Genzano di Roma, here we come! On May 12th, I was scrolling through my inbox and saw the following message and literally started screaming.
That’s right, 6 words, no punctuation, no capitalization. Doesn’t matter. It’s a wonderful feeling knowing you won’t be moving to a new country as an illegal immigrant. So wonderful, in fact, Niko drove there today to get them…an 8 hour round-trip drive.
After our visa appointment, and some Crescent City Beignets, we headed down to the port in Galveston, Texas to ship Niko’s car. I’d been researching for some months for a reliable yet affordable company to use. Niko has a Mercedes CLK500 and the quotes I’d received to ship the car from Galveston to Livorno ranged from $1350 to $1900. About a month ago I started sifting through the quotes again to decide on a company and start the paperwork. One problem…Bad reviews, I mean bad.
“Every one of their agents is a liar. DO NOT DO BUSINESS WITH THEM IF YOU EVER WANT TO SEE YOUR BELONGINGS AGAIN. They make me wish cutting off the hands of thieves was legal. These lying stealing crooks would have no hands if the law allowed that remedy.” Continue reading “First Car Shipped!”→
After having our visa request denied, we were back in Houston, almost 1 month to the day and only 55 days before we were set to fly out for good. After hours and hours of blog reading, forum searches, and even a successful attempt to reach the Houston Italian Consulate by phone, we thought we had it figured out. Note: Each Consulate has it’s own set of rules for approving visas. Although there are guidelines established as a minimum by the country, Italy, itself. Each consulate is given complete autonomy for all approvals. They can require more money for cash reserves, more money for passive income and even if you do meet the criteria, they can still flat out deny you. However, this consulate told us we needed 30 days bank statements and proof that we have at least 32,000 EUR in passive income per person. When asked if that “per person” requirement included our 6 and 12 year old daughters, we were not given a clear answer. We were not given an answer at all, only a scolding. The woman on the other end, said “It doesn’t matter what I tell you over the phone, you need to come in person anyways.” Continue reading “Visa Attempt #2”→
As you can see from the title, we did not obtain our visa this visit. Our first visa appointment was for April 1st at 9 am at the Italian Consulate in Houston. We wanted to arrive at 830 in plenty enough time to show to show our eagerness for the appointment and respect for officer conducting the interview. Well, needless to say, we didn’t arrive that early. We arrived at the office at 8:58 am to find that the office doesn’t even open until 9. We were relieved. We waited until 9:01 am and politely as possible rang the door bell to Suite 660. A tall man opened the door then walked around the back to approach the window and ask what we needed. I announced in Italiano, “Siamo qui per un appuntamento di visto.” He asked, in Italiano: our last name, how many of us were present and if I were doing the interview in Italian. I requested, “Inglese per favore.” He said the officer only spoke Italian. I was shocked, my Italiano isn’t THAT good. It’s barely above a beginner’s level. Continue reading “Visa Attempt #1”→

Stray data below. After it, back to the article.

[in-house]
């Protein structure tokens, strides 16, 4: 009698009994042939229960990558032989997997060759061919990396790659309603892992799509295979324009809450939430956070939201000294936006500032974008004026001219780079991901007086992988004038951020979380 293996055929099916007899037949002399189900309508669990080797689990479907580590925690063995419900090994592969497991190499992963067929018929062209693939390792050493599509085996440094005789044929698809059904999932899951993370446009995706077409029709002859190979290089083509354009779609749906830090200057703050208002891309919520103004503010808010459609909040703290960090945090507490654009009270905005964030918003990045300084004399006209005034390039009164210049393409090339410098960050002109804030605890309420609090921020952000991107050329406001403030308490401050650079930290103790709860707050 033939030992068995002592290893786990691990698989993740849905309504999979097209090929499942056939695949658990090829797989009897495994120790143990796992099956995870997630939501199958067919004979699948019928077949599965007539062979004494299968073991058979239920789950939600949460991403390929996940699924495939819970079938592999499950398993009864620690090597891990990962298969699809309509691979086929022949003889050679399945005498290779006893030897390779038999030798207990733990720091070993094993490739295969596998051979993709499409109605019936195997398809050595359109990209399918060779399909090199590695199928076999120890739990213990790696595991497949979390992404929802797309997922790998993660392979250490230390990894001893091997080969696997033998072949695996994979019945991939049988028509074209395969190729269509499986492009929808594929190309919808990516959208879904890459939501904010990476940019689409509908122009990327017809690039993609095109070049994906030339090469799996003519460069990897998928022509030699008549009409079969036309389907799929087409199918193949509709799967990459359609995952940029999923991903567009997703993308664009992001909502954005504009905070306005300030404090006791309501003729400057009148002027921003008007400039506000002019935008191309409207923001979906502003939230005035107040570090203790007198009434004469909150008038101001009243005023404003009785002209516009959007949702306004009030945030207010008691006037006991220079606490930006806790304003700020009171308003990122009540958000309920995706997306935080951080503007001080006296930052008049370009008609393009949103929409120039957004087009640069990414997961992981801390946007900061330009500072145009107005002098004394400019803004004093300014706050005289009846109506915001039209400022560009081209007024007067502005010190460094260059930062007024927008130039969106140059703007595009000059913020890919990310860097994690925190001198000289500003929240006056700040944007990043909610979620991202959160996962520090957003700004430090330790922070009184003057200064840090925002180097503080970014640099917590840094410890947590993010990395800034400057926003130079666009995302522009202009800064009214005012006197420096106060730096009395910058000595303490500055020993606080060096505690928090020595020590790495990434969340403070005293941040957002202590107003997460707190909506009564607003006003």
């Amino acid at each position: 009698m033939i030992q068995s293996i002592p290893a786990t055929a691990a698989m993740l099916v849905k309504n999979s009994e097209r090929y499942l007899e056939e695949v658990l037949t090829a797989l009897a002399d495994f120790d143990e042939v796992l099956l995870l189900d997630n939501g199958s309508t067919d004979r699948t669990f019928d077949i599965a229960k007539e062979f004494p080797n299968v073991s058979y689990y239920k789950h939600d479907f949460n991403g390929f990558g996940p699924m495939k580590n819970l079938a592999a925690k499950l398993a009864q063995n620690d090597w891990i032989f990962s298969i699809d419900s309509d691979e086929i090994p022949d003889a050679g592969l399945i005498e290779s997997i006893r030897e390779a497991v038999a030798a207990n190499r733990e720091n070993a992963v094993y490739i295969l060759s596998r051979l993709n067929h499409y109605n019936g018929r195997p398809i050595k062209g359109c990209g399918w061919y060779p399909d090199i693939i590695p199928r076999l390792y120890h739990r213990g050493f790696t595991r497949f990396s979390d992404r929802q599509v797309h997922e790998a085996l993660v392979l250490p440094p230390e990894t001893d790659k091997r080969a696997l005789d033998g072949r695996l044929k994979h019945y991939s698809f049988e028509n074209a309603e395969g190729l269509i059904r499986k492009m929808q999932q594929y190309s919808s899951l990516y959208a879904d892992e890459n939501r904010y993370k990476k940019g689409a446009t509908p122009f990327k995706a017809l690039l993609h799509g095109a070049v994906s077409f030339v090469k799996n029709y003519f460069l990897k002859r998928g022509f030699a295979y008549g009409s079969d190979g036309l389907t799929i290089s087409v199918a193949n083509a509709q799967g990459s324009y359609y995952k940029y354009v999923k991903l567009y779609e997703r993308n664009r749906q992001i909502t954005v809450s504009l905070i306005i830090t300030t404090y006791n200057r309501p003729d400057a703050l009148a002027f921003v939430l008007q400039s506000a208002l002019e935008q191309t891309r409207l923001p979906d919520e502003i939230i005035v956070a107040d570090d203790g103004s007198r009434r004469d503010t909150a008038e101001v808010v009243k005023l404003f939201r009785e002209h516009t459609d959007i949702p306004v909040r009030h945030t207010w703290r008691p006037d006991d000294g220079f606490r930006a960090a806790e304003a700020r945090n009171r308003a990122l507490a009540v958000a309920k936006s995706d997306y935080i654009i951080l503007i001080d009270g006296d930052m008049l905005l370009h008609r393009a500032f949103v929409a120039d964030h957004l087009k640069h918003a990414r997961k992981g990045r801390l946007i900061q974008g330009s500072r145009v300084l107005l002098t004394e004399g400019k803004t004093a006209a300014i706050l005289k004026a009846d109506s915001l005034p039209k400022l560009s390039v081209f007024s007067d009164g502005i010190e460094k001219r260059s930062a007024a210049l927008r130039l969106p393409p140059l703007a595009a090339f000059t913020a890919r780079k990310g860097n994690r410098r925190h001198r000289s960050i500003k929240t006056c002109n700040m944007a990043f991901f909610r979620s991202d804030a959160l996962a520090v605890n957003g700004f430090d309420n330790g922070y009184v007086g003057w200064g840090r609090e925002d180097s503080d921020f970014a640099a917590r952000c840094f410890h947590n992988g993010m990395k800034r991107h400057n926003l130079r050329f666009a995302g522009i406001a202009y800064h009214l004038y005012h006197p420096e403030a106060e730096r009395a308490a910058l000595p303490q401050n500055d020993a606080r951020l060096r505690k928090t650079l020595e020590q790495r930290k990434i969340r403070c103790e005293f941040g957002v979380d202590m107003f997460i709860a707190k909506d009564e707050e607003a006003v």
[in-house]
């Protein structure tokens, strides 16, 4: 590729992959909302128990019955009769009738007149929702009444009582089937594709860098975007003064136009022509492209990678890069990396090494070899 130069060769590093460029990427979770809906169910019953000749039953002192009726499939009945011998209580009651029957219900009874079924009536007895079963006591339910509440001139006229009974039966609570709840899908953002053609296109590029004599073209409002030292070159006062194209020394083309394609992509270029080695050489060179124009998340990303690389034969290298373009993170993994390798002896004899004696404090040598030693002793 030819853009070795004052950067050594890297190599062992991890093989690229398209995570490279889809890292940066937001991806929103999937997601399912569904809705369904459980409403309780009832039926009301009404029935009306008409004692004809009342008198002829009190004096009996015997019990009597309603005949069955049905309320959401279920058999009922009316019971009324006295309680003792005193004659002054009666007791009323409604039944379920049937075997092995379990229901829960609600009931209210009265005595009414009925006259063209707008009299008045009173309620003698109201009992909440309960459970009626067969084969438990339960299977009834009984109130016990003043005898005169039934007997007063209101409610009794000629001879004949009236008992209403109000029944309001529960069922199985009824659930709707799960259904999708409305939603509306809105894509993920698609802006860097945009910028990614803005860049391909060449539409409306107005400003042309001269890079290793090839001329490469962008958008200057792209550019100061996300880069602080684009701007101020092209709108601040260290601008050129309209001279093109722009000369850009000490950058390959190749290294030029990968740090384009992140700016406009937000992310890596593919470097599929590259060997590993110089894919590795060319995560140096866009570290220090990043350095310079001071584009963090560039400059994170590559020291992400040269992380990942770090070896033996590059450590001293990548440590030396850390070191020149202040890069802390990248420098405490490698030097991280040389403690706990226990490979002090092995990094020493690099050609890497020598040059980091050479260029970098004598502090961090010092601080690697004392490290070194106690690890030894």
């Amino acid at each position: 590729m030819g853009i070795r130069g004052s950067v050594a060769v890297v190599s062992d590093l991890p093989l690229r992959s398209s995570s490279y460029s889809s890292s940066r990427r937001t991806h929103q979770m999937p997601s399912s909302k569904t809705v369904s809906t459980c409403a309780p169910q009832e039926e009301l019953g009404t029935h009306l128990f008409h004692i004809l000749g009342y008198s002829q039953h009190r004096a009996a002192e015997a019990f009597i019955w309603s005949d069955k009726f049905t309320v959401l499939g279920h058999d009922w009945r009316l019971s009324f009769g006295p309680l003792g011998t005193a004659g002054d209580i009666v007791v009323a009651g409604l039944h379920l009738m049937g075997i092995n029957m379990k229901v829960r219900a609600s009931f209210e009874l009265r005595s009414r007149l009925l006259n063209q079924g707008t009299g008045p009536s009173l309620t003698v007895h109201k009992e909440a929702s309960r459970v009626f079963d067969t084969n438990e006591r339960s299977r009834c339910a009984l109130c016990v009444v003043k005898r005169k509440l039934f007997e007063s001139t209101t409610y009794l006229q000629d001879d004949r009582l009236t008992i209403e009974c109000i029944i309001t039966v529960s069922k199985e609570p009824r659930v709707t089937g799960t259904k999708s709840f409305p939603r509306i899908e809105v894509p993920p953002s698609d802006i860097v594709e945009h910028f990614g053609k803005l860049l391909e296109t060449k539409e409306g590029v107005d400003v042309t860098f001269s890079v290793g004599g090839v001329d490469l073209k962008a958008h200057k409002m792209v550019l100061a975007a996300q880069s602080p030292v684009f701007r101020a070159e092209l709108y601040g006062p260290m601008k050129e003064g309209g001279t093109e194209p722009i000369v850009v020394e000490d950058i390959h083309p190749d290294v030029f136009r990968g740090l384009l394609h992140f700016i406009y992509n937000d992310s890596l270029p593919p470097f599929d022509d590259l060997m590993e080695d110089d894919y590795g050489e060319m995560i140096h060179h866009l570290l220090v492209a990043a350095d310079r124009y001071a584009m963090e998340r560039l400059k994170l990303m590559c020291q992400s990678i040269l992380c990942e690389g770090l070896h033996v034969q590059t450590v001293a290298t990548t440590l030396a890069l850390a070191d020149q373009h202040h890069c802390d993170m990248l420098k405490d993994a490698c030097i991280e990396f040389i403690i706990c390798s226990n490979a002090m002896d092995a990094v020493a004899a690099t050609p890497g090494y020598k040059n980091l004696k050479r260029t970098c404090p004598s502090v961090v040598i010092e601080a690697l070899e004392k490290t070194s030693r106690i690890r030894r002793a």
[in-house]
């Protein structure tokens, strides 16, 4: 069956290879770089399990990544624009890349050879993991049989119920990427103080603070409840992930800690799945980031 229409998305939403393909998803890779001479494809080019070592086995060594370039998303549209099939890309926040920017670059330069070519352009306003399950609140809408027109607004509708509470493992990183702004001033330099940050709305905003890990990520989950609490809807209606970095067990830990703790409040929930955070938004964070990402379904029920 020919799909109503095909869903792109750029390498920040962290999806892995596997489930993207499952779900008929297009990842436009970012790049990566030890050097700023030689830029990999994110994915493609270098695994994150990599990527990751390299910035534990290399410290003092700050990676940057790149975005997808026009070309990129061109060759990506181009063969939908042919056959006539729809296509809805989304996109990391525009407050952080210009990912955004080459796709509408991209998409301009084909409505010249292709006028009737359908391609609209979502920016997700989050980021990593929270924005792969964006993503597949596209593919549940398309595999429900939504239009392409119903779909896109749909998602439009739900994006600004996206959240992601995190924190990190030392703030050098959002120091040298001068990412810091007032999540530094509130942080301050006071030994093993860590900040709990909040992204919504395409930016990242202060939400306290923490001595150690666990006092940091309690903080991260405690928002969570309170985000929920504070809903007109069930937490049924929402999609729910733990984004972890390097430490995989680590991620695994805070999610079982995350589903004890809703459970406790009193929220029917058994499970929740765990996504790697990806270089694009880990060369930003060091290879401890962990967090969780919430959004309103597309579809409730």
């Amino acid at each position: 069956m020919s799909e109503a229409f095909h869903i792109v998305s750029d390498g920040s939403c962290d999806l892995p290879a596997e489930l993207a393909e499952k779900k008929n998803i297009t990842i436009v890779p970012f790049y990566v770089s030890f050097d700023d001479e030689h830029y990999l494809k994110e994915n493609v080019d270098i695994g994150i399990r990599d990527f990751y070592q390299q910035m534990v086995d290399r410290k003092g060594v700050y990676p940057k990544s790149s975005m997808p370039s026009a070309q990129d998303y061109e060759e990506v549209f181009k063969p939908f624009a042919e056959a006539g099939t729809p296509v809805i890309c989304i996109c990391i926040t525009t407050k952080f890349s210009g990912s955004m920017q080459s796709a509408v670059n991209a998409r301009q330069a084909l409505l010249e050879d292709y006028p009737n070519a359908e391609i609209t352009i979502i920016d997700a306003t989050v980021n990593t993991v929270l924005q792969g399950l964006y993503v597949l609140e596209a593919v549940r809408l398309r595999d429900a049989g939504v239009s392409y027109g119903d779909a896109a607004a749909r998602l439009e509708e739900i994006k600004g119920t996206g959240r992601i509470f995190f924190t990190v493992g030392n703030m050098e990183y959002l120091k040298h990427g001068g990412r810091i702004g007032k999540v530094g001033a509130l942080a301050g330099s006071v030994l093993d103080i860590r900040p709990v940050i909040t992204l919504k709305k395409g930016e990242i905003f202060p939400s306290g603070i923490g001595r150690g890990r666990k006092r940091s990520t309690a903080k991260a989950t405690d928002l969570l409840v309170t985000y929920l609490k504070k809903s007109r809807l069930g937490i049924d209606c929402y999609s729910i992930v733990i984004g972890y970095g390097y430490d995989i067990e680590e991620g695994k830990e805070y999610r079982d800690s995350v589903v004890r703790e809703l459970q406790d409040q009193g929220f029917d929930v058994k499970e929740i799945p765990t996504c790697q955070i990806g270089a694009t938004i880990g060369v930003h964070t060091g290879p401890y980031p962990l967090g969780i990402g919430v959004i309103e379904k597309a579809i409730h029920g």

We’re a blended family from Texas about to embark on the experience of a lifetime. WE’RE MOVING TO ROME THIS SUMMER. It all started with a vision Niko had for our honeymoon. As a fairly frugal person, I was impartial to having a honeymoon at all, but I figured we could spend a long weekend in the Caribbean, sure, why not. Well…Niko was not having that, he wanted to go Rome. I showed him the price difference between the two and just knew he would choose the Caribbean. But no. He told me, “Look, I’m going to Rome, you can go to Mexico or wherever, if you want.” (You’ll come to know his humor, if that’s what you can call it.) Needless to say we booked our honeymoon to Italy for 3 nights in Venice, Florence and Rome. We were in love! Oh, and by the way, Hurricane Dean devastated the Caribbean islands that August. Since 2007, we’ve been to Italy 5 times and feel like there’s so much more to explore.
So what initiated the move now? Well, as an petroleum engineer in the oil and gas industry, I felt the thorn of low oil prices that plagued the industry starting in late 2014. I could feel the layoffs in the air. Without my job, we could manage, but we would probably be house poor. Thankfully, several corporations had decided to relocate to West Plano and even though we’d only been in our home for a year and a half, we had tons of equity. Even the going rent was about $1000 more than our monthly mortgage. Being a God-fearing and believing family we prayed about the decision, looked at some homes for rent in Rome, ran the numbers on just my husband’s income as a part-time government contractor. Welp, it seemed that all roads let to Rome! We decided to make the move about a month after our daughters were out of school for the summer, the first of July.
My God-given instincts about my job security were right. On Jan 5th, I was laid off along with many other engineers at my company. The travel agency I started in August of 2015, primarily as a tax deduction and an avenue to get cheaper travel for our yearly summer vacations, had been bringing in good money, but boomed almost immediately after my layoff. Our home is currently listed for sale and rent. Our flight tickets are purchased and our visa appointment is coming up this Friday. All the wheels are set in motion and we decided to bring everyone along for the ride.